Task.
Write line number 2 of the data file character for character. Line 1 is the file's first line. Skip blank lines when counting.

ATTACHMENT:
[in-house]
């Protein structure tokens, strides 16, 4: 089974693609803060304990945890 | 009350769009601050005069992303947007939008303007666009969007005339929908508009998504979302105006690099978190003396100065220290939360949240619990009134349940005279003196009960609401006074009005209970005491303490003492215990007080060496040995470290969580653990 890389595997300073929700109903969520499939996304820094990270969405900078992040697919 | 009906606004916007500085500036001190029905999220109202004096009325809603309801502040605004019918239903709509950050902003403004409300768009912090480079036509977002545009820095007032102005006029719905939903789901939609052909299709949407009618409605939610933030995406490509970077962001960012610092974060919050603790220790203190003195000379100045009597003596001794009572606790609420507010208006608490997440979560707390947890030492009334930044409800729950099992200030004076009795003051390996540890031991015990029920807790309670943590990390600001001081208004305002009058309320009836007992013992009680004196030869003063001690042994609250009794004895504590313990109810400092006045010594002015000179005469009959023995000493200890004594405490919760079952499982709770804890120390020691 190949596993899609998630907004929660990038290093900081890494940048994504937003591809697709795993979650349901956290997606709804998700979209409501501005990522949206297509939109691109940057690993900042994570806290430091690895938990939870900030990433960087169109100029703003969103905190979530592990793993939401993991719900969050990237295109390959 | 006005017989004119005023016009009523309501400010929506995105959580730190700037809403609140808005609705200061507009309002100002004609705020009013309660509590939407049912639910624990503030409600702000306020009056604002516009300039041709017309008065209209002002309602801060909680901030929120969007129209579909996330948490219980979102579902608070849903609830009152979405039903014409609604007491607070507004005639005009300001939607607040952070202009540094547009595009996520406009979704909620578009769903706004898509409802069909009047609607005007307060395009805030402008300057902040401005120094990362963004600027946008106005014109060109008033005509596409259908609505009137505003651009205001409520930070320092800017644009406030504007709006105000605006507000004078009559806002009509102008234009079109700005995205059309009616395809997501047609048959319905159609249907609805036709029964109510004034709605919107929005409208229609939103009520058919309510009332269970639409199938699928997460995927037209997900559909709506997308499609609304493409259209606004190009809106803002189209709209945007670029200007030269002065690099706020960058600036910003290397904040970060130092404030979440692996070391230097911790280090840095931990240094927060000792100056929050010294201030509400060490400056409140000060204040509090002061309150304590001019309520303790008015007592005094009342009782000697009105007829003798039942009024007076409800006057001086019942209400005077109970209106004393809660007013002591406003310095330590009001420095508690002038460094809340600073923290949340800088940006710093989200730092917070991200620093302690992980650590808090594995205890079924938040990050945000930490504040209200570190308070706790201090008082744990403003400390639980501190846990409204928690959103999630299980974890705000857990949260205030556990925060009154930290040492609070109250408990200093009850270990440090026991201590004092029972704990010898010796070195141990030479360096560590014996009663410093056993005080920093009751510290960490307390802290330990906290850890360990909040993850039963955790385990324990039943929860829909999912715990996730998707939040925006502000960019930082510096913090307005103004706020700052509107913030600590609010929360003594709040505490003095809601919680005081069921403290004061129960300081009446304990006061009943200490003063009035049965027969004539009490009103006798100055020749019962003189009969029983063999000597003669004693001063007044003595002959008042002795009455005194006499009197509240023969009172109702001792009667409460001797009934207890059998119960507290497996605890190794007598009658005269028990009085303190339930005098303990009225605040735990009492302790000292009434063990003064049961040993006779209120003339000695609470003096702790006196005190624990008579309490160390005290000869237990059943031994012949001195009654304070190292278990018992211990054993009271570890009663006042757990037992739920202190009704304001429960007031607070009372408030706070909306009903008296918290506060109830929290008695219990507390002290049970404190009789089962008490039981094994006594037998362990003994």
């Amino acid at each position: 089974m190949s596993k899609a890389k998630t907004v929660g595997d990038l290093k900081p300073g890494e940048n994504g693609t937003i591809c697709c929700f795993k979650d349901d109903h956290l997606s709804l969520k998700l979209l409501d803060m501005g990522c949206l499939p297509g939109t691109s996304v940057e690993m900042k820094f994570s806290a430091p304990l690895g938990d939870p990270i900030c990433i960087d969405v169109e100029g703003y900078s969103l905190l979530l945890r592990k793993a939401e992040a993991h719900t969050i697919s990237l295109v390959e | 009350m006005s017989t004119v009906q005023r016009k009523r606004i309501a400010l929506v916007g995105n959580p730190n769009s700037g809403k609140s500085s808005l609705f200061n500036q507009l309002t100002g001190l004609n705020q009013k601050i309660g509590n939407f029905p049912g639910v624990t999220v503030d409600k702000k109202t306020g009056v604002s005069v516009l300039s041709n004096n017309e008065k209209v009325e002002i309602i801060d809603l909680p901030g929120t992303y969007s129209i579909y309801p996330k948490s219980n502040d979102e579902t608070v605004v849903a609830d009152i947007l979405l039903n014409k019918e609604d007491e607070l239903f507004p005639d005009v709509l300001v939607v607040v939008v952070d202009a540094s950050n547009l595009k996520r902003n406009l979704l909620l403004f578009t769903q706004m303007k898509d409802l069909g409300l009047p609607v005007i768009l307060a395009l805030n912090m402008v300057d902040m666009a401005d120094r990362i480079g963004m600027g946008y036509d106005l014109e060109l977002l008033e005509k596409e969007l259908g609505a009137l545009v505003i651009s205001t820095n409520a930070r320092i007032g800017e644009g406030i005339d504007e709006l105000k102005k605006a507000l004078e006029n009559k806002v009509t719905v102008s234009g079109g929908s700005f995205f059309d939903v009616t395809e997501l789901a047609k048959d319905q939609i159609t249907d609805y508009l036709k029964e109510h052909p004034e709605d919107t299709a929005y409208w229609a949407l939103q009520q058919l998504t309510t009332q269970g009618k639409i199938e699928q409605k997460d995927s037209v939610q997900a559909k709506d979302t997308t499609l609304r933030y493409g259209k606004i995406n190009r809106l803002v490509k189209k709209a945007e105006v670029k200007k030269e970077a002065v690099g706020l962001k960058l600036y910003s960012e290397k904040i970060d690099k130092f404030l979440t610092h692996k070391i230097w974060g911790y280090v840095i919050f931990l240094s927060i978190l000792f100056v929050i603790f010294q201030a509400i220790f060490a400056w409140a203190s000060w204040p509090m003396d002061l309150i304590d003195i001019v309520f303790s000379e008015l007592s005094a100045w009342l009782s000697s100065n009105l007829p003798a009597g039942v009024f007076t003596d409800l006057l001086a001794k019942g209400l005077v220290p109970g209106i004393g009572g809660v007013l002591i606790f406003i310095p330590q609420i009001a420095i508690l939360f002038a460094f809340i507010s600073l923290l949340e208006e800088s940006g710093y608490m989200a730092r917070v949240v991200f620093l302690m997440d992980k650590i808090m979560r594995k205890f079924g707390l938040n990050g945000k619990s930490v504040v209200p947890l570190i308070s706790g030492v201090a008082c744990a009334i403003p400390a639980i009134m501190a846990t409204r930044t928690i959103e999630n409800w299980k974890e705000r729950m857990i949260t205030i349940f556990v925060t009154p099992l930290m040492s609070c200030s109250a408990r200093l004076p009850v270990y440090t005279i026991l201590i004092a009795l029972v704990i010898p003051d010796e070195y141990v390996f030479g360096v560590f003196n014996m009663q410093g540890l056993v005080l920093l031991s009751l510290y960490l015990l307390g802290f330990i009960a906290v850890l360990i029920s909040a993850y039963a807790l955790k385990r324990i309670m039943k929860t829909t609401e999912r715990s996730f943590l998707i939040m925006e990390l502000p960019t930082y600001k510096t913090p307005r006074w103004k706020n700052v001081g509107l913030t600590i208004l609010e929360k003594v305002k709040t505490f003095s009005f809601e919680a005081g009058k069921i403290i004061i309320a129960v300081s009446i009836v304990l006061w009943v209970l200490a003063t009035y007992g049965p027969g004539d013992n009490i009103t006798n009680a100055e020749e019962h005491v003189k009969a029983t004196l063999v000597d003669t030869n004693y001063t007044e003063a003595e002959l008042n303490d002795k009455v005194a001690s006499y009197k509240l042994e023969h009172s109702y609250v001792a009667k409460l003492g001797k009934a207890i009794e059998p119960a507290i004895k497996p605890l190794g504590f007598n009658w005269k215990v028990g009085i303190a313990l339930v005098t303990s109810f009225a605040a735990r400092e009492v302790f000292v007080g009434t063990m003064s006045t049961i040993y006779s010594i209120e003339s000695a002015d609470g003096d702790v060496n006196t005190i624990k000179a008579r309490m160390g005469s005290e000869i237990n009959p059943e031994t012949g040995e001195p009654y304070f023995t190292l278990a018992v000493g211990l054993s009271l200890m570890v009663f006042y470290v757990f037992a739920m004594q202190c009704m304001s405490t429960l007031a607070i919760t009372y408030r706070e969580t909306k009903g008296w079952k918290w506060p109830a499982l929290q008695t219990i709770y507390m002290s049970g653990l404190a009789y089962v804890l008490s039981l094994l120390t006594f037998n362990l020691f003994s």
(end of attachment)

């Protein structure tokens, strides 16, 4: 089974693609803060304990945890 | 009350769009601050005069992303947007939008303007666009969007005339929908508009998504979302105006690099978190003396100065220290939360949240619990009134349940005279003196009960609401006074009005209970005491303490003492215990007080060496040995470290969580653990 890389595997300073929700109903969520499939996304820094990270969405900078992040697919 | 009906606004916007500085500036001190029905999220109202004096009325809603309801502040605004019918239903709509950050902003403004409300768009912090480079036509977002545009820095007032102005006029719905939903789901939609052909299709949407009618409605939610933030995406490509970077962001960012610092974060919050603790220790203190003195000379100045009597003596001794009572606790609420507010208006608490997440979560707390947890030492009334930044409800729950099992200030004076009795003051390996540890031991015990029920807790309670943590990390600001001081208004305002009058309320009836007992013992009680004196030869003063001690042994609250009794004895504590313990109810400092006045010594002015000179005469009959023995000493200890004594405490919760079952499982709770804890120390020691 190949596993899609998630907004929660990038290093900081890494940048994504937003591809697709795993979650349901956290997606709804998700979209409501501005990522949206297509939109691109940057690993900042994570806290430091690895938990939870900030990433960087169109100029703003969103905190979530592990793993939401993991719900969050990237295109390959 | 006005017989004119005023016009009523309501400010929506995105959580730190700037809403609140808005609705200061507009309002100002004609705020009013309660509590939407049912639910624990503030409600702000306020009056604002516009300039041709017309008065209209002002309602801060909680901030929120969007129209579909996330948490219980979102579902608070849903609830009152979405039903014409609604007491607070507004005639005009300001939607607040952070202009540094547009595009996520406009979704909620578009769903706004898509409802069909009047609607005007307060395009805030402008300057902040401005120094990362963004600027946008106005014109060109008033005509596409259908609505009137505003651009205001409520930070320092800017644009406030504007709006105000605006507000004078009559806002009509102008234009079109700005995205059309009616395809997501047609048959319905159609249907609805036709029964109510004034709605919107929005409208229609939103009520058919309510009332269970639409199938699928997460995927037209997900559909709506997308499609609304493409259209606004190009809106803002189209709209945007670029200007030269002065690099706020960058600036910003290397904040970060130092404030979440692996070391230097911790280090840095931990240094927060000792100056929050010294201030509400060490400056409140000060204040509090002061309150304590001019309520303790008015007592005094009342009782000697009105007829003798039942009024007076409800006057001086019942209400005077109970209106004393809660007013002591406003310095330590009001420095508690002038460094809340600073923290949340800088940006710093989200730092917070991200620093302690992980650590808090594995205890079924938040990050945000930490504040209200570190308070706790201090008082744990403003400390639980501190846990409204928690959103999630299980974890705000857990949260205030556990925060009154930290040492609070109250408990200093009850270990440090026991201590004092029972704990010898010796070195141990030479360096560590014996009663410093056993005080920093009751510290960490307390802290330990906290850890360990909040993850039963955790385990324990039943929860829909999912715990996730998707939040925006502000960019930082510096913090307005103004706020700052509107913030600590609010929360003594709040505490003095809601919680005081069921403290004061129960300081009446304990006061009943200490003063009035049965027969004539009490009103006798100055020749019962003189009969029983063999000597003669004693001063007044003595002959008042002795009455005194006499009197509240023969009172109702001792009667409460001797009934207890059998119960507290497996605890190794007598009658005269028990009085303190339930005098303990009225605040735990009492302790000292009434063990003064049961040993006779209120003339000695609470003096702790006196005190624990008579309490160390005290000869237990059943031994012949001195009654304070190292278990018992211990054993009271570890009663006042757990037992739920202190009704304001429960007031607070009372408030706070909306009903008296918290506060109830929290008695219990507390002290049970404190009789089962008490039981094994006594037998362990003994």